UK manufacturing 'boosted by overseas demand'

R&M Metal Finishing
Image caption Many UK manufacturers have had a tough few years

Rising overseas demand has created buoyant conditions for manufacturers, an industry study suggests.

The Engineering Employers Federation (EEF) predicted manufacturing output would increase by 3.7% this year and by 3.2% in 2011.

But separate construction industry research was less optimistic.

The Construction Products Association warned government cutbacks would lead to less spending on projects such as schools, hospitals and social housing.

This would cause a double-dip recession for the sector, it added.

'Reap rewards'

The EEF said that the pick-up in business meant manufacturers were creating jobs - although it added these were mainly going to temporary or agency staff.

The EEF also warned that cutbacks in government spending and the uncertain outlook for the US could affect growth.

"Manufacturers have continued to reap the rewards of growth in overseas markets, with the upswing being felt across all sectors and regions," said EEF chief economist, Lee Hopley.

"However, we have to maintain perspective that the recovery is coming from a very low base and the risks to the economy in the medium term haven't gone away."

In the construction industry, the Construction Products Association said that although output would rise 1% this year, it would fall again in 2011.

"We've had a very strong start to the year, but we're now facing severe public sector cutbacks at a time when the private sector has not strongly recovered to take up the slack," chief executive Michael Ankers told the BBC.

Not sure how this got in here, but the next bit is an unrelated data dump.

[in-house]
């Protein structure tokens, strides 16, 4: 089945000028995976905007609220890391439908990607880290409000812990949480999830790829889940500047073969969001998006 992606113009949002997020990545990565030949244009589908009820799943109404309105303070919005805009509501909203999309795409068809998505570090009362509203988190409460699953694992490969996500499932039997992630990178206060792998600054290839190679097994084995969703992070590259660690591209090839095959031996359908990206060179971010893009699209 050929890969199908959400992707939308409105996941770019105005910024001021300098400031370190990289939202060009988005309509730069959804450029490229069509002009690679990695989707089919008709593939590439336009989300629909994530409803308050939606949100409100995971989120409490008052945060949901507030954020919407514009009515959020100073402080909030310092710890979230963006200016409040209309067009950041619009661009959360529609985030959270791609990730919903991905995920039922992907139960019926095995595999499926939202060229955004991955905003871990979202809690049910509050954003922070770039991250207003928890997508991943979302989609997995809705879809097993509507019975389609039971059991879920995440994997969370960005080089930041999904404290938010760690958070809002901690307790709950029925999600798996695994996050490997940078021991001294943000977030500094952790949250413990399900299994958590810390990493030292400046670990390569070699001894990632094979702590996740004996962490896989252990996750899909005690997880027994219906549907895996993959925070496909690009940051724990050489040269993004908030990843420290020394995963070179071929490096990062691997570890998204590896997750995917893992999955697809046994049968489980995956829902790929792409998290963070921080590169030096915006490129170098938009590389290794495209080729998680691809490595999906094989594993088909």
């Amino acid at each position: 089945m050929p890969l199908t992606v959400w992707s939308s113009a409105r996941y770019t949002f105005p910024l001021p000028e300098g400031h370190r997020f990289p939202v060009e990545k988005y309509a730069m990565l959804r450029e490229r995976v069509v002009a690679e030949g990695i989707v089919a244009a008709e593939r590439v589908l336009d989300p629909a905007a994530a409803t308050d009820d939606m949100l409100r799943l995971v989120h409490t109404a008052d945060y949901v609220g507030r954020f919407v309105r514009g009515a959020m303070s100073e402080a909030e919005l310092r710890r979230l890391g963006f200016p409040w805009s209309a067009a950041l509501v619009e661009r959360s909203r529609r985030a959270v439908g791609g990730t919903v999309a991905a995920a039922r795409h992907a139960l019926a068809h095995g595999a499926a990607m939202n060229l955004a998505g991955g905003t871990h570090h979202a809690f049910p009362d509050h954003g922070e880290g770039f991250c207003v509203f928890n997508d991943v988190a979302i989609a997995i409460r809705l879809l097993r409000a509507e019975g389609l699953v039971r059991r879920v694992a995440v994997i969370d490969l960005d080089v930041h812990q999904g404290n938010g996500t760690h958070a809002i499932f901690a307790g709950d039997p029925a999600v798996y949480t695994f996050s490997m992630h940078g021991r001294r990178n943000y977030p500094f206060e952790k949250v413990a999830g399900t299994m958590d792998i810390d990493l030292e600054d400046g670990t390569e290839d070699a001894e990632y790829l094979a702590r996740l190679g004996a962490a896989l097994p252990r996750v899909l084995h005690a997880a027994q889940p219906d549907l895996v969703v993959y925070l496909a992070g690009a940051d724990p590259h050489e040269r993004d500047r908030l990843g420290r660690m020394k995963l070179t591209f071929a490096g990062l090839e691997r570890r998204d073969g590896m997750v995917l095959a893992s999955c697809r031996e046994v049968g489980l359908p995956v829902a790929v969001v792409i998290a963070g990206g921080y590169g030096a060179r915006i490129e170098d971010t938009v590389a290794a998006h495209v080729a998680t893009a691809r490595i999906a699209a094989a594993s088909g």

He added there would be little growth in housebuilding in the next three years.

"We'll see this year [and} next year rather bumbling along at the bottom. This year we'll be up slightly and next year down slightly. We hope from 2012 onwards we'll begin to see a more sustained recovery in the industry, but there are many uncertainties."

Job data

Data last week from the Office for National Statistics suggested that the UK building industry was facing a bleak future after construction orders suffered a 14% fall between April and June.

The figures surprised some analysts, especially given the construction sector was credited with the strong overall growth in UK economy in the second three months.

Separate economic data released on Monday, suggested that demand for new workers in leisure, tourism and accountancy had offset a slump in the public sector.

Recruitment firm Reed said the total jobs market had remained steady in August.

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